BBI providing clean well water

A YOUNG BOY catches fresh water from a newly installed well provided by Burning Bush International in Uganda.

Nancie and I and our friend Amanda Van Leeuwen have just returned from a three-week trip to Uganda to celebrate, dedicate, and review many of our projects there. We praise God for the progress being made, for our donors who have responded to God’s tugging on their hearts, and for the tireless commitment of our Ugandan partners, Eric and Susan Sabiit. Our foundational scripture has always been Mt 25:35–40. With God’s grace, our donors and Burning Bush International (BBI) are addressing hunger, thirst, friendship, nakedness, illness, and prison fellowship. In other words, being Jesus’ hands and feet in this part of Africa.  

Uganda is a beautiful country in many ways — notably, its people, wildlife, and scenic landscapes. Its people are very resilient. This is especially true of villagers in Eastern Uganda, the “other” Uganda, who have suffered greatly during the last few decades.  

In the mid-1980s, the nomadic Karamojong tribe invaded this region, referred to as Teso, taking everything of value. Many people were killed, homes burned, animals stolen, and vegetable gardens destroyed. It was very difficult for the area to recover. Then a few years later, in the early 1990s, a second insurgency of forces opposing the current president, Museveni, swept through the region, killing, raping, torturing, and taking supplies. All the while, this region was still coping with the effects of the Karamojong raids. If that wasn’t enough, a third invasion led by forces aligned with the rebel leader Joseph Kony would bring intermittent death and destruction to the area until the mid-2000s.  

Susan Sabiit, one of our partners in Uganda, comes from this area and lived through these dangerous times from age two through high school. Many times, to escape being raped or killed, she and her family would seek shelter in rocks and caves nearby for days at a time. Susan witnessed many of her friends being killed by the invading rebel groups. She recounted those days.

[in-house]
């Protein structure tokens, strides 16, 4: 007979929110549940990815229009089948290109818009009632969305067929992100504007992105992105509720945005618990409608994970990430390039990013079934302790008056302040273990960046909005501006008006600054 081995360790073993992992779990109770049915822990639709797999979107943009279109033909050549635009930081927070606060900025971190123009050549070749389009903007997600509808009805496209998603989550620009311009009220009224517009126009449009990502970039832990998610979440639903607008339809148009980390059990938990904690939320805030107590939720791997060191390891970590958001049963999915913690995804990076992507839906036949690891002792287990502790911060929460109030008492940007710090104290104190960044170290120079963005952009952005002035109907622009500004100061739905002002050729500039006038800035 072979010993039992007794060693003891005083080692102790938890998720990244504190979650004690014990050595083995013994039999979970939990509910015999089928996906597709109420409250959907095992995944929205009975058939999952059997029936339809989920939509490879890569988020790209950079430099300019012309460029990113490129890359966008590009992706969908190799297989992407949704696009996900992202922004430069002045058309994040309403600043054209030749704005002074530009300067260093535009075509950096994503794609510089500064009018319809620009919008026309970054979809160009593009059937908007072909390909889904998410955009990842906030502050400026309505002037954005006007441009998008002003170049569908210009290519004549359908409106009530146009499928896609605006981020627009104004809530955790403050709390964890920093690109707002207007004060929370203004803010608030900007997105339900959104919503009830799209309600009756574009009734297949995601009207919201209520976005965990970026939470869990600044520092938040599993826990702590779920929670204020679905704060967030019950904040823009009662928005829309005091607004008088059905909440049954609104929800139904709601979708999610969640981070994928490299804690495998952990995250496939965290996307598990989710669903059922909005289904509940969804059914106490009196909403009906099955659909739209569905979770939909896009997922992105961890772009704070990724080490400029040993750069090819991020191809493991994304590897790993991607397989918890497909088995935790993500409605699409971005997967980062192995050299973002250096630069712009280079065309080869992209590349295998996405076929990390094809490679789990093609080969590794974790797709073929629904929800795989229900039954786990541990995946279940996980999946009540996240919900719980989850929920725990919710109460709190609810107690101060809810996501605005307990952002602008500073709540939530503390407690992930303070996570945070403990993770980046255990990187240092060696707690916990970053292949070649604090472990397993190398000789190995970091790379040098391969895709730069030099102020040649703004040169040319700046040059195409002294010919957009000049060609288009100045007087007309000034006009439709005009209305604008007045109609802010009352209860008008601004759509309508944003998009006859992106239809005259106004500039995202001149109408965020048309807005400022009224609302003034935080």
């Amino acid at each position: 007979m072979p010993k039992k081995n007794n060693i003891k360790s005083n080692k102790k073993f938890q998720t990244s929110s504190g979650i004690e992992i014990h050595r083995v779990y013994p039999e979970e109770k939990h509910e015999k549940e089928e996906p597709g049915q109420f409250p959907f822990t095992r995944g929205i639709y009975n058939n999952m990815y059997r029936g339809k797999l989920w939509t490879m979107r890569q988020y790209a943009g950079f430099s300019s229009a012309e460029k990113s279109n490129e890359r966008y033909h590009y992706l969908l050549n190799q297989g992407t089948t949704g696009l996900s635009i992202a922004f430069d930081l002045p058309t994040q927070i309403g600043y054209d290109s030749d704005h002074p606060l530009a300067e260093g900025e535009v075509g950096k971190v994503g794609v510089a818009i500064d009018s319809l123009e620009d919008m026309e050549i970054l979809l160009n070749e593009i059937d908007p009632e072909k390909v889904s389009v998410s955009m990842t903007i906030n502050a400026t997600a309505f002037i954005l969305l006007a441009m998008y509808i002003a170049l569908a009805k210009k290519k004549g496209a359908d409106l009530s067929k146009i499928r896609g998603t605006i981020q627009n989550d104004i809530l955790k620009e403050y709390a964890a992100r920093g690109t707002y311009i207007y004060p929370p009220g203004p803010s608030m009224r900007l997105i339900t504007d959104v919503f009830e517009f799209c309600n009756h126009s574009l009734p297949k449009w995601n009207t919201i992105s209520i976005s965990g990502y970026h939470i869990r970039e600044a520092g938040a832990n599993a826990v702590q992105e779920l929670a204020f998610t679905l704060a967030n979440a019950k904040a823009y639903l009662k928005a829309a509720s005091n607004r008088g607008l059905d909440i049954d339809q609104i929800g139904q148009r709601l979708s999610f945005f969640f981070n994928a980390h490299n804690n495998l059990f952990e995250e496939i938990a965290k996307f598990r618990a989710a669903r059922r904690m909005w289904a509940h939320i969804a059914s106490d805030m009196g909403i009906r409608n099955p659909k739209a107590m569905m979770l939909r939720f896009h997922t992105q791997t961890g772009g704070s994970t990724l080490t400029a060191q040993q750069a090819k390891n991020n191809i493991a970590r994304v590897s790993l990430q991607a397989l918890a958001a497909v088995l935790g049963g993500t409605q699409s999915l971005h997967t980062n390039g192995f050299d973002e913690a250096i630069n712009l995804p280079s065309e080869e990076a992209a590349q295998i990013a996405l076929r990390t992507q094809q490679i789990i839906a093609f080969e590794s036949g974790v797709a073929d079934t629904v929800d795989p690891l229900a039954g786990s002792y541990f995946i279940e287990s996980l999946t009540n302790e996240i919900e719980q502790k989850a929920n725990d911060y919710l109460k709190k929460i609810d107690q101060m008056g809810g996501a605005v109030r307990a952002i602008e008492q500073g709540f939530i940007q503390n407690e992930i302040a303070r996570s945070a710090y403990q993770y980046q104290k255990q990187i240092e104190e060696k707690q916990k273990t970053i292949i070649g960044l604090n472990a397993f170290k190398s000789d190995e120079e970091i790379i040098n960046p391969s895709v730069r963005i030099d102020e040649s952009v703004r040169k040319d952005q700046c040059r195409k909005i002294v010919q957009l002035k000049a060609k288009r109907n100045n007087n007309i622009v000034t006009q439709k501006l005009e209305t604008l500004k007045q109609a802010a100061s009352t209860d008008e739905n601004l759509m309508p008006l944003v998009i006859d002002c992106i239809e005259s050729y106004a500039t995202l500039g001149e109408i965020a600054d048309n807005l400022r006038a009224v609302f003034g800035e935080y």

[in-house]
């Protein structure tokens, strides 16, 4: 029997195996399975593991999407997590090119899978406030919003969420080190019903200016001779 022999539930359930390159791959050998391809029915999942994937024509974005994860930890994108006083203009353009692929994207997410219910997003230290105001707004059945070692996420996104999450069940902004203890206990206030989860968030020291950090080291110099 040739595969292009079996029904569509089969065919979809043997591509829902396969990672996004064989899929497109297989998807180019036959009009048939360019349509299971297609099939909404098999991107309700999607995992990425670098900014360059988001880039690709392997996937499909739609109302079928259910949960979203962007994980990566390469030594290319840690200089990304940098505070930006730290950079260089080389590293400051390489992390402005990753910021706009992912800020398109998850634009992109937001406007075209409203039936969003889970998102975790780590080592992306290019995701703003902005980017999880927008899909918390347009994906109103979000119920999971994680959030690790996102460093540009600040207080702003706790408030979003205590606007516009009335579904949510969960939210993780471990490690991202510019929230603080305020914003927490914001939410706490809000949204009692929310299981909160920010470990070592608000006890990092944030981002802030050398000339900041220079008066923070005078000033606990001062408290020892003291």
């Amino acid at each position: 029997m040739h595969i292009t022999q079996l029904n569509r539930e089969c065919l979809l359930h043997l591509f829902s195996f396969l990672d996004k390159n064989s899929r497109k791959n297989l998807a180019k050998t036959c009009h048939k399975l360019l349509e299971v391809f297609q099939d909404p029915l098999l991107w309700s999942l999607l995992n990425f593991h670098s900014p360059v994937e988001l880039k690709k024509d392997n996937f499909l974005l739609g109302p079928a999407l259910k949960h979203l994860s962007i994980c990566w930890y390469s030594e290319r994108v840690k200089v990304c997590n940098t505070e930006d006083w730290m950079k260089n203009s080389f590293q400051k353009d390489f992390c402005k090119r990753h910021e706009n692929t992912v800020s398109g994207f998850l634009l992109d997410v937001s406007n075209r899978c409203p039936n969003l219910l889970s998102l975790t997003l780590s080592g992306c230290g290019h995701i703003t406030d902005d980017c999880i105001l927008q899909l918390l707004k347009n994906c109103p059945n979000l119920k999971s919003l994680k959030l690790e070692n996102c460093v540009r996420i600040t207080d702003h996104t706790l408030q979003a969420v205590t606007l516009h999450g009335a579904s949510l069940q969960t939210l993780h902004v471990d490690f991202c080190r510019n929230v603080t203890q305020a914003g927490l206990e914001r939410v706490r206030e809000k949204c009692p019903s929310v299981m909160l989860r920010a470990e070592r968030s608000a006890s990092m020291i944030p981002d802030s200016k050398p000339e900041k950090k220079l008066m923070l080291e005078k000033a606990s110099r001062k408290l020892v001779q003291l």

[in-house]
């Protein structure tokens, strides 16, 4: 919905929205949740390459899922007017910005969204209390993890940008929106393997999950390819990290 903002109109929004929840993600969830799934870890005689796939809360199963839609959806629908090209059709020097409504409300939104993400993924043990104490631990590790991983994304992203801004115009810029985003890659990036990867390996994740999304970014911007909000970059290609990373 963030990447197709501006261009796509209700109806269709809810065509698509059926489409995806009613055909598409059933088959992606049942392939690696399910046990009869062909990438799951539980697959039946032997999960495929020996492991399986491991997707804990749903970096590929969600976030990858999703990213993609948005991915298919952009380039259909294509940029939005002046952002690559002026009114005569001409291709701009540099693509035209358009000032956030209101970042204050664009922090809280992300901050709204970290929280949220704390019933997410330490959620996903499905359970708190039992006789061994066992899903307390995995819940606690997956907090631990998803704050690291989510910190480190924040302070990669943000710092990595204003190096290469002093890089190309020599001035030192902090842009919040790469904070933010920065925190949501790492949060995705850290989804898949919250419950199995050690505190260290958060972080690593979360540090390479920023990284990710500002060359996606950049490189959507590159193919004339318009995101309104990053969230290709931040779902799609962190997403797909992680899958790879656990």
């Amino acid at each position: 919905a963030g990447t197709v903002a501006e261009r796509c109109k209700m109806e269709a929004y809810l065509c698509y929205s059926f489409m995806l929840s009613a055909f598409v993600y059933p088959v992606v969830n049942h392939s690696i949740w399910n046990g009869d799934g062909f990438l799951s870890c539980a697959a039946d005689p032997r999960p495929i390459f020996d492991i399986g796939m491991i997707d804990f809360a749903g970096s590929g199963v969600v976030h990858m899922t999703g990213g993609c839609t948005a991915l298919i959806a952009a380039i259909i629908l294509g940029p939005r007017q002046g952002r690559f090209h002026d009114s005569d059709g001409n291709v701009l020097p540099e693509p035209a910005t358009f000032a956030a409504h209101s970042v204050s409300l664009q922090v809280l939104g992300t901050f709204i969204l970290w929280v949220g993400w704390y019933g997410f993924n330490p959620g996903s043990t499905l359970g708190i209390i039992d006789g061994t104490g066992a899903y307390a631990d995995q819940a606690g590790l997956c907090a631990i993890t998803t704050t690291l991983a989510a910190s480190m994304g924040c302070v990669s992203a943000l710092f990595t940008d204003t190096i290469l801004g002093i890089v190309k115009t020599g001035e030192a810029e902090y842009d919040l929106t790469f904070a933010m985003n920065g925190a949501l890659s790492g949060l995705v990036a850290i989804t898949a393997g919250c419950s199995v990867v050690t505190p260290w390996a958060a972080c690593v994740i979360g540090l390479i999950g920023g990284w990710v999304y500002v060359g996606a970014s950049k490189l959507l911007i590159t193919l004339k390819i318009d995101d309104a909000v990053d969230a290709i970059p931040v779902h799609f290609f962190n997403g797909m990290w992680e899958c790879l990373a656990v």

"Like in any war zone,” Sabiit said, “the effects were terrible. Education, health, and social infrastructure were brought to its knees. Today, education is at its low in Teso. Schools and health units are a shadow of their former selves and there are generally high poverty levels. When you are a visitor in Uganda, you see poverty in many parts, but when you come to [the] Teso region, you see the poorest of the poor. The way people dress, their housing, and malnutrition levels are common indicators of a region that suffered a lot. I thank God for Burning Bush and the many ways they are helping this region get back on its feet.”

In 2013, Susan Sabiit encouraged Burning Bush to visit the Kumi/Ngora part of the Teso region to meet with village leaders and assess their circumstances. It is not incorrect to say that leaders and villagers begged BBI to provide assistance. The government, due to its “few resources,” had done little to help the area. After prayer and meetings with our partners, Eric and Susan Sabiit, BBI developed an approach called “restoring hope and dignity to Eastern Uganda.” The focus is on sustainability, that is, the emphasis is on the villagers’ inherent skill set that is agrarian-based, animal-raising, and experienced in running small businesses. The word “sustainability” is used here to mean they rely on God’s provisions and their own abilities to provide for their families.

The first step is to deliver access to clean water, then introduce female goats to orphaned children and other poor children in the village, encourage education by upgrading classroom blackboards and provide textbooks for students, followed by establishing micro-credit/savings groups in each village. Lastly, the plan is to provide better access to medical care by supplying the area’s medical clinics with basic medicines that are so lacking today. But that will have to wait until the first four steps are completed.

Due to God’s grace, Susan Sabiit’s leadership, and donor generosity, 22 villages in the Kumi/Ngora area now have clean water for the first time — the first well was drilled in January, 2014. In nine villages, 100 orphans and the poorest of village children have received female goats. These goats have produced many more and several hundred children have donated a female goat to a child in their village who didn’t receive one originally. Blackboards at six village primary schools have been refurbished. Micro-credit groups have been formed in six of the 22 villages. Many success stories are already being recorded and posted to BBI’s website at

When we visited the area last month with Susan and Eric Sabiit, we heard so many stories of improved lives and a return to optimism, while giving God the glory! For Susan Sabiit, it’s been a long journey from war victim to a “hometown” champion.

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